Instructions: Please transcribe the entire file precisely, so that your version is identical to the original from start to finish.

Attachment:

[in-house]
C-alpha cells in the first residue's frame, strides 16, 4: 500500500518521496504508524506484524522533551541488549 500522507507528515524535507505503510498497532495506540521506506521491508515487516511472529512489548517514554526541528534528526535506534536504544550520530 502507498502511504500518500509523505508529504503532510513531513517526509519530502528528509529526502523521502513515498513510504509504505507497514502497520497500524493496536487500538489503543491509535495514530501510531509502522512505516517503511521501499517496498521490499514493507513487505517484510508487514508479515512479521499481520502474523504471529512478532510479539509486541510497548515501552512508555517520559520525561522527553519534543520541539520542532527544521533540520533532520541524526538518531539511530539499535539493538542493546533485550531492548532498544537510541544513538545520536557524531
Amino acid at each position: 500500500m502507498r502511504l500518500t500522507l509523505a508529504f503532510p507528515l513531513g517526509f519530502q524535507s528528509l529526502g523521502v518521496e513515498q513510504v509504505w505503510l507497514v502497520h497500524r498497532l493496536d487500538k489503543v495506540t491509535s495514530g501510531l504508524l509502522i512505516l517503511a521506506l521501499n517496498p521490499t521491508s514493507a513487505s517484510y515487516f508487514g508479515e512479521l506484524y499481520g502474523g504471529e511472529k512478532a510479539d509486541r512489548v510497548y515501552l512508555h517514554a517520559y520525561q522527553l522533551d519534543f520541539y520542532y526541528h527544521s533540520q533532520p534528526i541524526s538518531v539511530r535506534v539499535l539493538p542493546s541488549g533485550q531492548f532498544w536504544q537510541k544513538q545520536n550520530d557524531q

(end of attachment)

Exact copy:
[in-house]
C-alpha cells in the first residue's frame, strides 16, 4: 500500500518521496504508524506484524522533551541488549 500522507507528515524535507505503510498497532495506540521506506521491508515487516511472529512489548517514554526541528534528526535506534536504544550520530 502507498502511504500518500509523505508529504503532510513531513517526509519530502528528509529526502523521502513515498513510504509504505507497514502497520497500524493496536487500538489503543491509535495514530501510531509502522512505516517503511521501499517496498521490499514493507513487505517484510508487514508479515512479521499481520502474523504471529512478532510479539509486541510497548515501552512508555517520559520525561522527553519534543520541539520542532527544521533540520533532520541524526538518531539511530539499535539493538542493546533485550531492548532498544537510541544513538545520536557524531
Amino acid at each position: 500500500m502507498r502511504l500518500t500522507l509523505a508529504f503532510p507528515l513531513g517526509f519530502q524535507s528528509l529526502g523521502v518521496e513515498q513510504v509504505w505503510l507497514v502497520h497500524r498497532l493496536d487500538k489503543v495506540t491509535s495514530g501510531l504508524l509502522i512505516l517503511a521506506l521501499n517496498p521490499t521491508s514493507a513487505s517484510y515487516f508487514g508479515e512479521l506484524y499481520g502474523g504471529e511472529k512478532a510479539d509486541r512489548v510497548y515501552l512508555h517514554a517520559y520525561q522527553l522533551d519534543f520541539y520542532y526541528h527544521s533540520q533532520p534528526i541524526s538518531v539511530r535506534v539499535l539493538p542493546s541488549g533485550q531492548f532498544w536504544q537510541k544513538q545520536n550520530d557524531q